Friday, June 29, 2018

Mega Man Legacy Collection (NSW) Review

Mega Man returns to a Nintendo home console with a collection of his six NES action-platforming adventures. Mega Man Legacy Collection on the Nintendo Switch gets the SuperPhillip Central review treatment!

Classic Mega Man has returned home to a Nintendo console in one killer collection.


For a long period of time, being a Mega Man fan was incredibly difficult. Between promising games like Mega Man Legends 3 and Mega Man Universe being cancelled and Capcom's apparent hiatus on the franchise, lovers of Mega Man felt left out in the cold. Fortunately, much to my and other fans' delight, Capcom's Blue Bomber sees quite the resurgence in recent years, and 2018 looks absolutely stellar for him. With a new entry in the classic series hitting all major platforms this October with Mega Man 11 and now a duo of classic collections for the Nintendo Switch, Mega Man is back, baby! Released on a multitude of consoles a couple of years ago, Mega Man Legacy Collection finds its way onto the Nintendo Switch with some added features making it the definitive version of Digital Eclipse's collection.

If you've never played a Mega Man game before, allow me to elaborate on the series and each game in the collection. For starters, Mega Man as a series is a 2D side-scroller, and every game in the collection originated on the Nintendo Entertainment System and Famicom. You can easily see through playing the game chronologically (those you can play the games in any order, of course) the technical and graphical upgrades each game added to the series. By Mega Man 6, the developers really had a significant handle on the NES/Famicom hardware to create some truly amazing and detailed levels and environments.

Six games make up the Mega Man Legacy Collection, and there's not a dud in the bunch.
At any rate, what made Mega Man great was its combination of action-platforming, running and shooting, and the ability to play through the initial levels of the game in any order you wanted. The bosses in each level, the Robot Masters, would give Mega Man their special weapon upon their defeat, and each Robot Master was weak against a particular special weapon. For instance, in the original Mega Man, Cut Man's special weapon could take down Elec Man in less than ten seconds, otherwise it'd be a tough, but not impossible fight to engage in. After the initial eight Robot Master levels (six in the original Mega Man) were complete, a new series of final linear levels opened up for the Blue Bomber to right the villain of the series, Dr. Wily's wrongs.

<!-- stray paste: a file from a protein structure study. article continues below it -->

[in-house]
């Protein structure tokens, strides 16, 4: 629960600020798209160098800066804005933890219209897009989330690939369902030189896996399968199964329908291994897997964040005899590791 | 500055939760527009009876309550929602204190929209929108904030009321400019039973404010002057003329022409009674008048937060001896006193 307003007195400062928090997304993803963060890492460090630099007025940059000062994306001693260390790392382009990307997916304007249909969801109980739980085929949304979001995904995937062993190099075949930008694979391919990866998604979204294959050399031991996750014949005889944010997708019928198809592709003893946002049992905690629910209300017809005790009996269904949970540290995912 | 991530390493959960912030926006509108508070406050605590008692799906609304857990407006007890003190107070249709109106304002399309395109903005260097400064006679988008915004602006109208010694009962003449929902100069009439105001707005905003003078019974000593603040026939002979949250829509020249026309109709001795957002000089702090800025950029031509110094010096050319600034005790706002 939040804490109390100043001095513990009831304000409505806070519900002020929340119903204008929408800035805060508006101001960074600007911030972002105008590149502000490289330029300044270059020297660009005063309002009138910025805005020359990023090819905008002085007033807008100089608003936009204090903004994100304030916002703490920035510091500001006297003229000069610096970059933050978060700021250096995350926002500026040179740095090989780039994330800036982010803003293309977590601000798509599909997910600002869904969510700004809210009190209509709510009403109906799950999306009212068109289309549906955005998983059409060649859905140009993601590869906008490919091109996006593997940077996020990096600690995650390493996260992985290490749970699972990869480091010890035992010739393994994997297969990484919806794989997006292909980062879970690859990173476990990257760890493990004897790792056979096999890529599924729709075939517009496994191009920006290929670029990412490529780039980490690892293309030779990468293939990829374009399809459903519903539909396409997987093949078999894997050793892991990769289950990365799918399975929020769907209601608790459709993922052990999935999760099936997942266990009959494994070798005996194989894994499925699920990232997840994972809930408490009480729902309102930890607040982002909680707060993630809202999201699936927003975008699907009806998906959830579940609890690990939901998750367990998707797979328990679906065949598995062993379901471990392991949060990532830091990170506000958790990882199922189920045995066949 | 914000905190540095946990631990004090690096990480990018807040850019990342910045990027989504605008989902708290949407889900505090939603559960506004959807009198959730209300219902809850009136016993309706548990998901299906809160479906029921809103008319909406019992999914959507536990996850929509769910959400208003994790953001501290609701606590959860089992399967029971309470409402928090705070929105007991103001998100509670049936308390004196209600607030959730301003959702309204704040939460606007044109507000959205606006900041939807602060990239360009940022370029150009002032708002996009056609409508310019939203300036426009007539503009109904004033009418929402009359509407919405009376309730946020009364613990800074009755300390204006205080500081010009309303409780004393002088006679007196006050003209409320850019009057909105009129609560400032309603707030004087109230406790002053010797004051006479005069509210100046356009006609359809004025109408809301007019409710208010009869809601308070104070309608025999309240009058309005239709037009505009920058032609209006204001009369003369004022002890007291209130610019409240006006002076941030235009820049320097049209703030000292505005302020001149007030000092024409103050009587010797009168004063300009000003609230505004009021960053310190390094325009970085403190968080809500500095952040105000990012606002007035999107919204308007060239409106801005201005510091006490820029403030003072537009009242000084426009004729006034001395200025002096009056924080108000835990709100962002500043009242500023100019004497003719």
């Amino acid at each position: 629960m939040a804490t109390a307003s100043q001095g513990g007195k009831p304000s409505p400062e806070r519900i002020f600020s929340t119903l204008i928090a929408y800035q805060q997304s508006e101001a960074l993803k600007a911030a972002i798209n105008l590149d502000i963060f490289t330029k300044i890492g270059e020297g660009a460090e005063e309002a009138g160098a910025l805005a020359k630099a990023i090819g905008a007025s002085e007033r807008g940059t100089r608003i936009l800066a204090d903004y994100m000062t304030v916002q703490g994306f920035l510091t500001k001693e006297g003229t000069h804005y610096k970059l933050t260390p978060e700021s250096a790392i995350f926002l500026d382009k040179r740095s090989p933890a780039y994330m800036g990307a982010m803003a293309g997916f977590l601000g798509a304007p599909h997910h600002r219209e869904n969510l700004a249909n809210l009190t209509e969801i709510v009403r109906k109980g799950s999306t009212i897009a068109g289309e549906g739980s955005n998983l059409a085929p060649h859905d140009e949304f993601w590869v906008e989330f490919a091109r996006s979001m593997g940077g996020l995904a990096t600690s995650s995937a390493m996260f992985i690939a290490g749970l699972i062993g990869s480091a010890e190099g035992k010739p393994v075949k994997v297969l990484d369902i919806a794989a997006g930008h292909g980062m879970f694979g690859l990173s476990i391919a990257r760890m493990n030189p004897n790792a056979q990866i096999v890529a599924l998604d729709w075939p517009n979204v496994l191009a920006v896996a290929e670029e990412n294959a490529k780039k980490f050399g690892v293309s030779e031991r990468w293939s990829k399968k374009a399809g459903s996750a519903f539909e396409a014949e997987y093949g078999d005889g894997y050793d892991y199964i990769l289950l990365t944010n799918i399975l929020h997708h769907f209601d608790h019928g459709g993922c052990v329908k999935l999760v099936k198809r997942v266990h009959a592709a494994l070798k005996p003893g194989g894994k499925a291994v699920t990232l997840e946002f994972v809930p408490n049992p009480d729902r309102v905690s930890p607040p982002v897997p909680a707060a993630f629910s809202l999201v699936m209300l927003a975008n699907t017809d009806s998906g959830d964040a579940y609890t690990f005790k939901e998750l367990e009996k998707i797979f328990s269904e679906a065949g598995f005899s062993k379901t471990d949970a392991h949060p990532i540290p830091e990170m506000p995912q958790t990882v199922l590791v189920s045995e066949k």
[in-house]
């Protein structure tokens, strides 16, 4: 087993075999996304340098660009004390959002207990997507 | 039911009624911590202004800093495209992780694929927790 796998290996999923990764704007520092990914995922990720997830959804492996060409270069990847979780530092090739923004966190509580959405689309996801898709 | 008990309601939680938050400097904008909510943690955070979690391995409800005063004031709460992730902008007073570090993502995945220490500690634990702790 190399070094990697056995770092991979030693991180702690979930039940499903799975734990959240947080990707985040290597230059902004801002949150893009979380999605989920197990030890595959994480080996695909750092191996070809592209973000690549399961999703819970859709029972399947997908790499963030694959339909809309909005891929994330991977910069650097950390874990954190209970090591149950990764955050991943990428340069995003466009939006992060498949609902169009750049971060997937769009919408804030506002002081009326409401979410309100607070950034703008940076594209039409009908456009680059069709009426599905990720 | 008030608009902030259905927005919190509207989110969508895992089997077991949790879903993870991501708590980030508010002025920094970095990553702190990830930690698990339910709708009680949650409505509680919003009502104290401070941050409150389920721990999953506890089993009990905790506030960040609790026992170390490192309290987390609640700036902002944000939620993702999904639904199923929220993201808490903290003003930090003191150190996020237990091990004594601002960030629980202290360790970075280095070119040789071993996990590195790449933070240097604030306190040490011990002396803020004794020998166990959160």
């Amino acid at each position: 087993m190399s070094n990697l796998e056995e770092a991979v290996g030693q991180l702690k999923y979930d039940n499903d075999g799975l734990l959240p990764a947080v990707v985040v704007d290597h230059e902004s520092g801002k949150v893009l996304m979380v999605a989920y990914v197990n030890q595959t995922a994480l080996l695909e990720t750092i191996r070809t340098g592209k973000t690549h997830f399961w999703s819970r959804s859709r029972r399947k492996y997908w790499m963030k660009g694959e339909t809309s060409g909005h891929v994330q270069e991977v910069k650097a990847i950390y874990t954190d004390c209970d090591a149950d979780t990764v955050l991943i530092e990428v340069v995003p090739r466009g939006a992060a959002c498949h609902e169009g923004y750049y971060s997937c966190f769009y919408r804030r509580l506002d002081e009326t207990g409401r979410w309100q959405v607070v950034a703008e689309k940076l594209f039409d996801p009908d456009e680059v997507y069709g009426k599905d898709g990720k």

The original Mega Man is my least favorite of the six featured in the Legacy Collection. Mega Man's movement is a bit slippery, and things like falling on spikes, no matter if you had invincibility frames or not, meant instant death. The game used a one-time point system that was superfluous at best, and as stated already, instead of your standard eight Robot Masters, only six were featured in the first Mega Man game. I can't say I hate Mega Man, as it's actually a pretty good game, and you have to hand it to Capcom for creating a solid foundation for the franchise to grow, and as we've seen, prosper.

Mega Man 2 is one of the most loved entries in the entire franchise, and it really brought some well thought out improvements to the series. For one, a lifesaver at the time of its release, Mega Man 2 has a password system that reveals a password at the end of each level that you can copy down, quit the game, and when you turn it back on, you can insert the code to start back where you left off. Obviously with the collection's save states, this is no longer relevant or necessary, but it was a godsend at the time. Mega Man 2 also introduced Energy Tanks that could refill Mega Man's health when selected from the pause menu, great for giving Mega some extra health in particular tough boss battles or stages. 

Meanwhile, Mega Man 3 is probably my actual favorite of the games in this collection. Two of the reasons for this are the introductions of Mega Man's slide maneuver and the character that was brought into this game, Rush, the Blue Bomber's canine companion. The slide meant Mega Man could cover more distance at a faster clip, also allowing him to evade enemy attacks more easily, and Rush was ultra helpful because Mega Man could collect different adapters to use with him. The Rush Coil could Mega Man extra height to reach high places, whereas the Rush Jet could bring Mega Man across long stretches of level by way of the air. Also, Mega Man 3 was a lengthier game that I feel gets a right mixture of both quantity and quality.